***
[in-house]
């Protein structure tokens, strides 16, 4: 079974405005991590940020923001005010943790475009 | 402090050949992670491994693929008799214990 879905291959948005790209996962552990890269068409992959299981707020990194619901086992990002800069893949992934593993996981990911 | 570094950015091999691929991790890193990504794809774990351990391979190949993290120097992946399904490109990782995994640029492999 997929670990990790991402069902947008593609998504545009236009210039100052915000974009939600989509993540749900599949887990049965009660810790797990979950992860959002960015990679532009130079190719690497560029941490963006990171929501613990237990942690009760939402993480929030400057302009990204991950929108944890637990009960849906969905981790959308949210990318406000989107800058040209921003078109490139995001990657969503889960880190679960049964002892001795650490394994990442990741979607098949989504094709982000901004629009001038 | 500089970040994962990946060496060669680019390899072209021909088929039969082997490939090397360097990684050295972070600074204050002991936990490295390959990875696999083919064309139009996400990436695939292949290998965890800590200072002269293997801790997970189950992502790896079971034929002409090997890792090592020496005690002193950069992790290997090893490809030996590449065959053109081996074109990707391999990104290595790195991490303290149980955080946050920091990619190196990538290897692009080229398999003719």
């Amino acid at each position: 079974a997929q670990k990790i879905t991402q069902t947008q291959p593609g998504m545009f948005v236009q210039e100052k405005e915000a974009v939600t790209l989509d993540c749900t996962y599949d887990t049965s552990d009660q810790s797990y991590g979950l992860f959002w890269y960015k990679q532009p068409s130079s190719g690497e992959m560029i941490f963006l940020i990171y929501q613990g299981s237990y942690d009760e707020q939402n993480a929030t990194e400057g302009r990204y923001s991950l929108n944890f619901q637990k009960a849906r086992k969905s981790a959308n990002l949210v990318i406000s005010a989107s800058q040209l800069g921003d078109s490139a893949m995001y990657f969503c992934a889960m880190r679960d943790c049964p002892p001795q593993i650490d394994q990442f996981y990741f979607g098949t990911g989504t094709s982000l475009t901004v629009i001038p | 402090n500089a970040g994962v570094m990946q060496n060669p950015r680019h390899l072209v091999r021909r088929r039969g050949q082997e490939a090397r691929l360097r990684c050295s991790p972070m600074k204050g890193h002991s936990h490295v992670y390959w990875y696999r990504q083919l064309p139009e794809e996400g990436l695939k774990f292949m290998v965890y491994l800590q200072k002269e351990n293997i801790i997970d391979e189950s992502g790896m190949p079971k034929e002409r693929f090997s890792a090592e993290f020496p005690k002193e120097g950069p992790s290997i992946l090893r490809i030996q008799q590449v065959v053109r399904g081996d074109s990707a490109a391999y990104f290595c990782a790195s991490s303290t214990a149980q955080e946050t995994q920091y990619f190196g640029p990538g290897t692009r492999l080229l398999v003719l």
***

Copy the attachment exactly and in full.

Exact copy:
[in-house]
């Protein structure tokens, strides 16, 4: 079974405005991590940020923001005010943790475009 | 402090050949992670491994693929008799214990 879905291959948005790209996962552990890269068409992959299981707020990194619901086992990002800069893949992934593993996981990911 | 570094950015091999691929991790890193990504794809774990351990391979190949993290120097992946399904490109990782995994640029492999 997929670990990790991402069902947008593609998504545009236009210039100052915000974009939600989509993540749900599949887990049965009660810790797990979950992860959002960015990679532009130079190719690497560029941490963006990171929501613990237990942690009760939402993480929030400057302009990204991950929108944890637990009960849906969905981790959308949210990318406000989107800058040209921003078109490139995001990657969503889960880190679960049964002892001795650490394994990442990741979607098949989504094709982000901004629009001038 | 500089970040994962990946060496060669680019390899072209021909088929039969082997490939090397360097990684050295972070600074204050002991936990490295390959990875696999083919064309139009996400990436695939292949290998965890800590200072002269293997801790997970189950992502790896079971034929002409090997890792090592020496005690002193950069992790290997090893490809030996590449065959053109081996074109990707391999990104290595790195991490303290149980955080946050920091990619190196990538290897692009080229398999003719």
């Amino acid at each position: 079974a997929q670990k990790i879905t991402q069902t947008q291959p593609g998504m545009f948005v236009q210039e100052k405005e915000a974009v939600t790209l989509d993540c749900t996962y599949d887990t049965s552990d009660q810790s797990y991590g979950l992860f959002w890269y960015k990679q532009p068409s130079s190719g690497e992959m560029i941490f963006l940020i990171y929501q613990g299981s237990y942690d009760e707020q939402n993480a929030t990194e400057g302009r990204y923001s991950l929108n944890f619901q637990k009960a849906r086992k969905s981790a959308n990002l949210v990318i406000s005010a989107s800058q040209l800069g921003d078109s490139a893949m995001y990657f969503c992934a889960m880190r679960d943790c049964p002892p001795q593993i650490d394994q990442f996981y990741f979607g098949t990911g989504t094709s982000l475009t901004v629009i001038p | 402090n500089a970040g994962v570094m990946q060496n060669p950015r680019h390899l072209v091999r021909r088929r039969g050949q082997e490939a090397r691929l360097r990684c050295s991790p972070m600074k204050g890193h002991s936990h490295v992670y390959w990875y696999r990504q083919l064309p139009e794809e996400g990436l695939k774990f292949m290998v965890y491994l800590q200072k002269e351990n293997i801790i997970d391979e189950s992502g790896m190949p079971k034929e002409r693929f090997s890792a090592e993290f020496p005690k002193e120097g950069p992790s290997i992946l090893r490809i030996q008799q590449v065959v053109r399904g081996d074109s990707a490109a391999y990104f290595c990782a790195s991490s303290t214990a149980q955080e946050t995994q920091y990619f190196g640029p990538g290897t692009r492999l080229l398999v003719l």